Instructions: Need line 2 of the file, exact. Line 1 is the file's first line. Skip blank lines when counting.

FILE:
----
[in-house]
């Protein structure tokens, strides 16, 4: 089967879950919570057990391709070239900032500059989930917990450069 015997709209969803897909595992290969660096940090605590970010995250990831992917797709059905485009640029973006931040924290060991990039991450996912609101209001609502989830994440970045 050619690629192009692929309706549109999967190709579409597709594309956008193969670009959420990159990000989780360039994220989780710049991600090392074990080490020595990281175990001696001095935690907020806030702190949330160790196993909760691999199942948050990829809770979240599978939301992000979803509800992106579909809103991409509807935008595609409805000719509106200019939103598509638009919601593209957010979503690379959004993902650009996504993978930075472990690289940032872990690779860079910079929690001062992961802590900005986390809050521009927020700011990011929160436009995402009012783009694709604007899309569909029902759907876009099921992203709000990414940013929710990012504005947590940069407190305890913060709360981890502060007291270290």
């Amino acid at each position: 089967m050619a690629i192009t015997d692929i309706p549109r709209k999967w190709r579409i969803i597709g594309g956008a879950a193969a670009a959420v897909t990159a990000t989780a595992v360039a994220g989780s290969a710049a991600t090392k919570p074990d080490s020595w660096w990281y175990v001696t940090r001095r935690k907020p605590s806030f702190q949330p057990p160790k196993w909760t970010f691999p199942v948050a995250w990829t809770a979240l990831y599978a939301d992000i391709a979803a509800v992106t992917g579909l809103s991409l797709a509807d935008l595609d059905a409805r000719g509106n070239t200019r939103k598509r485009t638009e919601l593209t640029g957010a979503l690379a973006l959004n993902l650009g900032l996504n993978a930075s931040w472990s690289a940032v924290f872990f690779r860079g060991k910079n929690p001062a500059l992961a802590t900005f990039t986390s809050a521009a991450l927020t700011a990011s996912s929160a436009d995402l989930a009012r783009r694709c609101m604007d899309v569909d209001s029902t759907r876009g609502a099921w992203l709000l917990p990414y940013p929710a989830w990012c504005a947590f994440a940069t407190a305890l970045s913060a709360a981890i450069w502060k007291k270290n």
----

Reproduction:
């Protein structure tokens, strides 16, 4: 089967879950919570057990391709070239900032500059989930917990450069 015997709209969803897909595992290969660096940090605590970010995250990831992917797709059905485009640029973006931040924290060991990039991450996912609101209001609502989830994440970045 050619690629192009692929309706549109999967190709579409597709594309956008193969670009959420990159990000989780360039994220989780710049991600090392074990080490020595990281175990001696001095935690907020806030702190949330160790196993909760691999199942948050990829809770979240599978939301992000979803509800992106579909809103991409509807935008595609409805000719509106200019939103598509638009919601593209957010979503690379959004993902650009996504993978930075472990690289940032872990690779860079910079929690001062992961802590900005986390809050521009927020700011990011929160436009995402009012783009694709604007899309569909029902759907876009099921992203709000990414940013929710990012504005947590940069407190305890913060709360981890502060007291270290």